I wasn’t this fluent in English and I always like to say this first in every conversation – I was a village girl. I was born in a small village in Akure and when I turned seven, my Father brought me to Lagos to visit his elder sister. So, I left my small dusty-little village to come to Lagos which had lawns, and beautiful streets. I saw a television for the very first time, and even though it was a black and white TV, I saw “oyinbo” on the television. That was fascinating to me. When it was time for my father to return to the village, I pulled up a tantrum and said I wasn’t going back. My aunt, who didn’t have a child of her own decided to adopt me. That was heaven on earth for me.
I excelled academically after starting school a year later. Miraculously, by the end of that first year, I had emerged as the top-performing student in my class. At age 10, I was raped by a neighbor’s son and as a young girl who had just left her village and was new to the ways of the city, I had no understanding of what it meant to be a virgin or to experience bleeding as a result of rape. I just felt a boy had injured me. After the incident, the neighbor scolded the boy and promptly sent him away. The neighbor then cleaned me up and warned me not to tell anyone about what happened. In hindsight, I wished my story ended there, and perhaps I could have passed it off as a mere child’s ignorance. However, the reality was much more complicated than that.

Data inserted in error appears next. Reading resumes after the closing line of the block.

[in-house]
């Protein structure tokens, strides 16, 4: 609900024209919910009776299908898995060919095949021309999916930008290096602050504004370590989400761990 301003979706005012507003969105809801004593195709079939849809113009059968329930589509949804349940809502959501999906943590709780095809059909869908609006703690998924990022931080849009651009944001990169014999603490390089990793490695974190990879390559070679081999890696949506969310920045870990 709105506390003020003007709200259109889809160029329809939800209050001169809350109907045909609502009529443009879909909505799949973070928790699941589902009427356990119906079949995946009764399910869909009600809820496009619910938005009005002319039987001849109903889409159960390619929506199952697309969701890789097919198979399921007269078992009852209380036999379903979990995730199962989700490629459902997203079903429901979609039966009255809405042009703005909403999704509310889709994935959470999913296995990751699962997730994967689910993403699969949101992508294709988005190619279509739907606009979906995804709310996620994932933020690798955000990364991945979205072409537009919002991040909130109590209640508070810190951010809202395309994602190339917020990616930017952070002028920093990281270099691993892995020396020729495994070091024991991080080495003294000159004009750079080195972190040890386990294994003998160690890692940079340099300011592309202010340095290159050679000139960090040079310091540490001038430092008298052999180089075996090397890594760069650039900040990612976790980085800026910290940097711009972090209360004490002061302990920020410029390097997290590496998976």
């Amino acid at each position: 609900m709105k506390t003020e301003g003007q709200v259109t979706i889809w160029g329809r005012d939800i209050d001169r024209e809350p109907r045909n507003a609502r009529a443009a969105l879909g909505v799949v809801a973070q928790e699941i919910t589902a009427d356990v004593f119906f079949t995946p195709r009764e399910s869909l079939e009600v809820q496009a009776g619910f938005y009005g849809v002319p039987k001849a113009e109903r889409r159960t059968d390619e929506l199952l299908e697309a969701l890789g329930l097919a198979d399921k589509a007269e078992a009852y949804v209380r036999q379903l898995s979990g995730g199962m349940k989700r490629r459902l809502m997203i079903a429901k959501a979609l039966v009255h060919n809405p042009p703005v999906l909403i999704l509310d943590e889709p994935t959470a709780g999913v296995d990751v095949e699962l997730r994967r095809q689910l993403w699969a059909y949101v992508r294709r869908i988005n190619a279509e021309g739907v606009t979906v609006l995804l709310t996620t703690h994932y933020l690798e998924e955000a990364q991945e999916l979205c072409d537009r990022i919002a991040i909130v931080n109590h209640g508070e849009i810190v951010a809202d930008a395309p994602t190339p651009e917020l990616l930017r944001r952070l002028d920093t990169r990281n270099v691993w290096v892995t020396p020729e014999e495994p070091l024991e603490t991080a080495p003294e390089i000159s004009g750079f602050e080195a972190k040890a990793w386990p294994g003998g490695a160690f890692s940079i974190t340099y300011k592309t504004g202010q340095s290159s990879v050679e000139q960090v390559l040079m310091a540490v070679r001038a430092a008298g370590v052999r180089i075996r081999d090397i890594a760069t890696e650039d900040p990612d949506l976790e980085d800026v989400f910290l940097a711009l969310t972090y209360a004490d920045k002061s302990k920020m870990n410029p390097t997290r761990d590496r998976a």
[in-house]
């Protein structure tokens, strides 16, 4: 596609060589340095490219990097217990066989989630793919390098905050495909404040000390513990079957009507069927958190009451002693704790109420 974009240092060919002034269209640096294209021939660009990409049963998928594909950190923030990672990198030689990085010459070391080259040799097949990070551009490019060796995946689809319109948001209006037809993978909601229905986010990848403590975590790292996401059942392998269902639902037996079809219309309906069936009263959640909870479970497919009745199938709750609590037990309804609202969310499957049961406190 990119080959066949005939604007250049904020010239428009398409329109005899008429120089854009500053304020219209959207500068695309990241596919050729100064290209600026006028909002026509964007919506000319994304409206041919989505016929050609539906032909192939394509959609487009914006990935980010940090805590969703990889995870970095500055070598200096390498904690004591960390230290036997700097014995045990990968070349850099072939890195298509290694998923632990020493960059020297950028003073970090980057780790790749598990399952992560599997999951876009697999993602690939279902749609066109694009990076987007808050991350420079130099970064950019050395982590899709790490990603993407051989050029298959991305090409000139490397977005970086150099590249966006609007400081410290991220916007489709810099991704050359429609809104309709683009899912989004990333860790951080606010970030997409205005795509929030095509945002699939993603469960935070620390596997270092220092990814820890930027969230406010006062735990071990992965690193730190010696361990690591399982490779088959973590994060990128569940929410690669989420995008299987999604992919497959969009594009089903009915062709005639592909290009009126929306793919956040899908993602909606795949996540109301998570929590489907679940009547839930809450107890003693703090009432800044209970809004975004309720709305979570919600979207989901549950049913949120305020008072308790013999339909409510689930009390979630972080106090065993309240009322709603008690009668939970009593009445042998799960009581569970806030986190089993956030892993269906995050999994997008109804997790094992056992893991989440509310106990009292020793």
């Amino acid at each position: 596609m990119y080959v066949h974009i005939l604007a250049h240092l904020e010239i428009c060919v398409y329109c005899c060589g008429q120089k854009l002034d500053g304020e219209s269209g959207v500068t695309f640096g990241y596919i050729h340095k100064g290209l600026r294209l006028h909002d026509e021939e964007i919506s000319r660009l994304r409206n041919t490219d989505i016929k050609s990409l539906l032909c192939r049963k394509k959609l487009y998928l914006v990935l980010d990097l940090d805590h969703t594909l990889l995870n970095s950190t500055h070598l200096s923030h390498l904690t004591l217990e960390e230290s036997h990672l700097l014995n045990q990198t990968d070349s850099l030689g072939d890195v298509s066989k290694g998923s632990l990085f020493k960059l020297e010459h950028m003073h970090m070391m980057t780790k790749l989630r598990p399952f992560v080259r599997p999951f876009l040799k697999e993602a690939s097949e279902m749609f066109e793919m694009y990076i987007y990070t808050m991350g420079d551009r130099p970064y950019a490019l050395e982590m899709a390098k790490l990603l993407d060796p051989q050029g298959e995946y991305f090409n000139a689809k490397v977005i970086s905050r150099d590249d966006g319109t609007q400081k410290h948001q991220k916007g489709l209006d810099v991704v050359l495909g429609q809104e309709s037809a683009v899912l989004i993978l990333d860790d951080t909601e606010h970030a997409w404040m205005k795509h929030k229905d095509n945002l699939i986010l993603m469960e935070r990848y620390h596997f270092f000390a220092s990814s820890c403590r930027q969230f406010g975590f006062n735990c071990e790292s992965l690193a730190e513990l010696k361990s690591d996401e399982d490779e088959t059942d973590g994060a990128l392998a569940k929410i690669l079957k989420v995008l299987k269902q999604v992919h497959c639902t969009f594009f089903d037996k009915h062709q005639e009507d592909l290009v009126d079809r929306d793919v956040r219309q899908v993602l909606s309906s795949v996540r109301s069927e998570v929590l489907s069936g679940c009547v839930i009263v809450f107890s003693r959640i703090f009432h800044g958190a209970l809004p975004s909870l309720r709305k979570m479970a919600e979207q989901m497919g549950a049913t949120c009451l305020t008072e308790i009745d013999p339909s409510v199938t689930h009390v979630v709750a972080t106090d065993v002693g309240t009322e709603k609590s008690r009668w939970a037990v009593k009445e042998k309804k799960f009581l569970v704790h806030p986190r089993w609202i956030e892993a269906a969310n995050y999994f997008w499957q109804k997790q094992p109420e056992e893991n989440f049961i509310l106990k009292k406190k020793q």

Two years later, my adopted father began to molest me, and that went on for seven years – Night after night. It’s almost always unbelievable to explain to people that there was someone who came for your body for seven years. The days I escaped being abused were the days when I started menstruating, those were the only days when my adopted father did not come for my body.
I’ve also had questions like, “Why didn’t you tell anyone?” – Well, I was threatened not to tell anyone, and that if I did, I would be sent back to the village and would die after seven days. I didn’t want to die and I didn’t want to go back to the village. Furthermore, despite attending a public school in Festac town, Lagos, I excelled academically and was already the brightest student in my class.
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